Intra- and inter-cellular-trafficking
The behaviour of cells relies on extracellular stimuli and intracellular signalling responses. While in many cases intracellular compartments can be considered as sufficiently small to justify the assumption of a well intermixed system, there is many examples in which the intracellular spatial organization is essential for the cellular response. We are convinced that it is not only important to know that a specific molecule is expressed but also when and where. A good example for this is the immunological synapse, which is a spatially highly organized structure on the plasma membrane of two interacting cells.
In view of intracellular imaging technologies providing a firm data basis for the intracellular organization of organelles and molecules, this project aims at developing spatial multi-scale mathematical models for intracellular organelles like the endoplasmic reticulum, mitochondria, or vesicles/granules. This is complemented by cell interactions via immunological synapses or via gap-junctions in highly organized cell configurations.
Information processing via immunological synapses
Similar to synapses in the nervous system, immune cells form immunological synapses to interact with each other. However, immunological synapses are more complex in that they transiently connect motile cells on a time scale of minutes. Synapse formation between T cells and antigen presenting cells is key for T cell activation and involves adhesion molecules, T cell receptors and co-stimulatory molecules, which develop into a spatially highly organised bull-eye structure. The bull-eye is characterised by T cell receptors bound to peptide-MHC in the centre surrounded by adhesion molecules. In cooperation with Marc-Thilo Figge (Jena, Germany) we developed an agent-based model for the dynamics of the formation of immunological synapses.
The model was validated with data from the Mike Dustin lab (Oxford, UK) and the existence of an intracellular long-range interaction that is responsible for the assembly of T cell receptors was identified. We predicted the spatial structure in perturbed synapses. In cooperation with Mike Dustin (Oxford, UK) we are investigating the synapse in greater detail with the aim of uncovering principles of information processing in adaptive immune responses.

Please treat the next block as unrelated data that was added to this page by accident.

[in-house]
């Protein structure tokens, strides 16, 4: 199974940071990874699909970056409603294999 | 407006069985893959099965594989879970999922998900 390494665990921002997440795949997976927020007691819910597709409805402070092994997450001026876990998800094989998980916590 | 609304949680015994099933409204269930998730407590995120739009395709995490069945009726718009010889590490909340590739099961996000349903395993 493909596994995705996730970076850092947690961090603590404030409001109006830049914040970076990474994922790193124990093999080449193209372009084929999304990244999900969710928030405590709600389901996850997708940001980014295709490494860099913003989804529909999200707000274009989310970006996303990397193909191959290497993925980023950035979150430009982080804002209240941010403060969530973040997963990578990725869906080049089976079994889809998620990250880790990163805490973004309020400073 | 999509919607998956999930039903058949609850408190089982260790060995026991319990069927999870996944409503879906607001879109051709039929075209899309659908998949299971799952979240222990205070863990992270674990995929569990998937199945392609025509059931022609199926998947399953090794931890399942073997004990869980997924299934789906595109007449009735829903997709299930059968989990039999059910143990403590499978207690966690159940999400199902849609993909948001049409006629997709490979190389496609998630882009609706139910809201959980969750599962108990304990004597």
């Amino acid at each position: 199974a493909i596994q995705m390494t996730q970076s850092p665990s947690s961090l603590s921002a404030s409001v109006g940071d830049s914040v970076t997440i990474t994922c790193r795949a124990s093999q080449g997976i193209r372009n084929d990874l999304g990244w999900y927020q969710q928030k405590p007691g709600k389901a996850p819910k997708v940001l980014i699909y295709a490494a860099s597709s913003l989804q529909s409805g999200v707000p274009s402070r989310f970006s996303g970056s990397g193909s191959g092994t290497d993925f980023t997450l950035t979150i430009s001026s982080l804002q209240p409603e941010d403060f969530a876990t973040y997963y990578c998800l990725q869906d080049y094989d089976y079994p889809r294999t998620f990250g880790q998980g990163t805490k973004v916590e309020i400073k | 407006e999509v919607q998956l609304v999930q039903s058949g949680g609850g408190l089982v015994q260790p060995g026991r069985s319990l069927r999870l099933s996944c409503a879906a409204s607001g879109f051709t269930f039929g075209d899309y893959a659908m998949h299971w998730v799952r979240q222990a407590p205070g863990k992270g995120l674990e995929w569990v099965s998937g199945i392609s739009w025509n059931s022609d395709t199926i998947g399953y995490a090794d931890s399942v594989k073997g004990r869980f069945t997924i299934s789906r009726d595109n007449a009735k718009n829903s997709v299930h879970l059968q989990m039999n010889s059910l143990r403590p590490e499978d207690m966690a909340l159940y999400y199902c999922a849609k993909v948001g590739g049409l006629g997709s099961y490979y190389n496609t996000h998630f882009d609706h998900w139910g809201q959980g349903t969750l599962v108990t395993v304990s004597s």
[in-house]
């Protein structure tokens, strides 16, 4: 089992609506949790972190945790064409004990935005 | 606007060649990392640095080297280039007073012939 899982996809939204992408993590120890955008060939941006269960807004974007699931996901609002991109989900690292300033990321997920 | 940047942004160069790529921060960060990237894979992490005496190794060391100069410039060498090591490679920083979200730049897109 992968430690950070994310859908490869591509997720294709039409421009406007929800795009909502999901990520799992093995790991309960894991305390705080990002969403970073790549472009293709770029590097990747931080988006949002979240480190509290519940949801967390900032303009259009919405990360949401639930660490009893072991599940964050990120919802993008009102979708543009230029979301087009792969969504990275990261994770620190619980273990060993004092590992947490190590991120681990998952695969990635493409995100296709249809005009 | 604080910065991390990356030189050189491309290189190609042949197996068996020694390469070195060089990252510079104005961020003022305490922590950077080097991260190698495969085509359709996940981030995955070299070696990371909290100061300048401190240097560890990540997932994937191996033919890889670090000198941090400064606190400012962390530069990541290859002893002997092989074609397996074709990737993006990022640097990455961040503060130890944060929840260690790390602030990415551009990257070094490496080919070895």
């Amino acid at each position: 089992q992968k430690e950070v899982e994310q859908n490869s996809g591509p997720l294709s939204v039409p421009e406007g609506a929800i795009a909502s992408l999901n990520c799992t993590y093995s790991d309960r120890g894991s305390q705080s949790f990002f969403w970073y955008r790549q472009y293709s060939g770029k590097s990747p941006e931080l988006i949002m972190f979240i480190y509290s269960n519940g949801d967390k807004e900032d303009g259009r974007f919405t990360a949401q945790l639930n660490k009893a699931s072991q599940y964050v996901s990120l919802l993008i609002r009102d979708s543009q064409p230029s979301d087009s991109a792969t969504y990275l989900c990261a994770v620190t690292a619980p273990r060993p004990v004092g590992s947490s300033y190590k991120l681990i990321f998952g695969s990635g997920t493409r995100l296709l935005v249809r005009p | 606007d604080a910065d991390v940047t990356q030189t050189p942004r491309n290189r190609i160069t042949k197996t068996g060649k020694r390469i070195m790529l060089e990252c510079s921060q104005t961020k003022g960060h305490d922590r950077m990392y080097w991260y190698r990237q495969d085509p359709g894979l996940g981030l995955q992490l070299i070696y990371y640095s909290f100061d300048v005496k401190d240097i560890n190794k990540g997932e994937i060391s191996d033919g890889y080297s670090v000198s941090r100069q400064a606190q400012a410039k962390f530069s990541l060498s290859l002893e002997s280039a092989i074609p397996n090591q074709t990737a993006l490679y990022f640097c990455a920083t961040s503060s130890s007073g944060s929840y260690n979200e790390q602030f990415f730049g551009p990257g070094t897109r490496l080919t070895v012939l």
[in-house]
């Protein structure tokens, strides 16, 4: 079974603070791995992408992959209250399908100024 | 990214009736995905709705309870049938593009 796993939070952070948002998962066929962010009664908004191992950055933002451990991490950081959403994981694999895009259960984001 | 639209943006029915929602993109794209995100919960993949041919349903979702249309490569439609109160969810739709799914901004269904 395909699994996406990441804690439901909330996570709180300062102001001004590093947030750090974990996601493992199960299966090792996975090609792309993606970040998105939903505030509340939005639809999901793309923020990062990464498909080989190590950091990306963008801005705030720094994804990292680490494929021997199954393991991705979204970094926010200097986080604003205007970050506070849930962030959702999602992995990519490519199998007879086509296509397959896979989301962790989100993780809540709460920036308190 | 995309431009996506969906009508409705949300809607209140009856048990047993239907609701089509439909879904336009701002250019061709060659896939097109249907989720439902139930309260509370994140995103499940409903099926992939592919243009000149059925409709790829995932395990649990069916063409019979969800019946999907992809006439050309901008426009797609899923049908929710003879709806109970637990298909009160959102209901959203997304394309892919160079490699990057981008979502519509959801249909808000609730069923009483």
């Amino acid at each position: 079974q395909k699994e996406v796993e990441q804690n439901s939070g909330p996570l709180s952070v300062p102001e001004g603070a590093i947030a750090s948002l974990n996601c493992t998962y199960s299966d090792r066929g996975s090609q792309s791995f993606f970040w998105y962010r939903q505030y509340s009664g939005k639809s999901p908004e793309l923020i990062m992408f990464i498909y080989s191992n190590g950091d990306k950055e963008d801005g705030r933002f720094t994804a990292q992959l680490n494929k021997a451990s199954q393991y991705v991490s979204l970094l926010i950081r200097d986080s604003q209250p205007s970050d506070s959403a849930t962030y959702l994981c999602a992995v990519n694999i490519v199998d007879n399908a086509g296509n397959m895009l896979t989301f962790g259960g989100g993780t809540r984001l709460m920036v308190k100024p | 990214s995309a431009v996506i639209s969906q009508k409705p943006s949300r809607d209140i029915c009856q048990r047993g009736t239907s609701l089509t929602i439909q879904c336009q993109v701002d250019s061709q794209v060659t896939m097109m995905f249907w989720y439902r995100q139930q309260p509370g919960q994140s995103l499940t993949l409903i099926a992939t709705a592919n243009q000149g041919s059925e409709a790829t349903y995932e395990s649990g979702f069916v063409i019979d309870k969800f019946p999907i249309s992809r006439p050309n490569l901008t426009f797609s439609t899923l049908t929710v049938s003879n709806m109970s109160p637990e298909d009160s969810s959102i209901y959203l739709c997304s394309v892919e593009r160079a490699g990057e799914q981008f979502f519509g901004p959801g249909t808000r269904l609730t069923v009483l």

- Figge MT, Meyer-Hermann M. Modeling receptor-ligand binding kinetics in immunological synapse formation. Eur Phys J D 51 (2009) 153-160.
- Figge MT, Meyer-Hermann M. Geometrically re-patterned immunological synapses uncover formation mechanisms. PLoS Comput Biol 2 (2006) e171.
- Mossman KD, Campi G, Groves JT, Dustin ML. Altered TCR signaling from geometrically repatterned immunological synapses. Science 310 (2005) 1191-1193.
A thief of co-stimulation controls T cell activation
CTLA4 is an essential negative regulator of T cell immune responses. This receptor is constitutively presented by regulatory T cells and regulates the expression of co-stimulatory molecules on antigen presenting cells. Endocytosis of CTLA4 is continuous and rapid with subsequent recycling and degradation. Upon ligation with co-stimulatory molecules, CTLA4 can remove the ligands from opposing cells by a process termed trans-endocytosis.
In cooperation with Lucy Walker and David Sansom (UCL London, UK) we want to determine the impact of this cell-extrinsic mechanism on the regulation of T cell immune response. We propose a CTLA4 trafficking model and quantify synthesis, internalization, recycling, and degradation rates of CTLA4. We will develop hypothesis of how trans-endocytosis of CTLA4 ligands CD80/86 impacts onto the stimulatory potential of antigen presenting cells.
What is critical for signal synchrony in cells coupled with gap-junctions?
The coordination of signals between different cells is essential in many examples like endothelial cells or pancreatic β-cells in the islets of Langerhans. In healthy conditions, connected β-cells respond to glucose stimulation with synchronous calcium oscillations, which are required for regulation of blood glucose deregulated in diabetic individuals. In cooperation with Richard Benninger (Denver, USA) we developed a model for β-cells coupled by gap-junctions.
Currently, we want to determine the conditions of trans-cellular communication that guarantee organ functionality. Each cell is treated as a biological oscillator. Cells connected by delayed gap-junctions can be considered as coupled oscillators. They exhibit correlated oscillations, which are affected by many factors such as number of oscillators, coupling strength, delay, stochastic variation of oscillators, etc. We aim to investigate the impact of these factors on the synchrony level among the oscillators. The results of this generic investigation is applicable to a variety of different systems composed of coupled excitable cells.
- Meyer-Hermann M, Benninger RKP. A mathematical model of betacells in an islet of Langerhans sensing a glucose gradient, HFSP J 4 (2010) 61-71.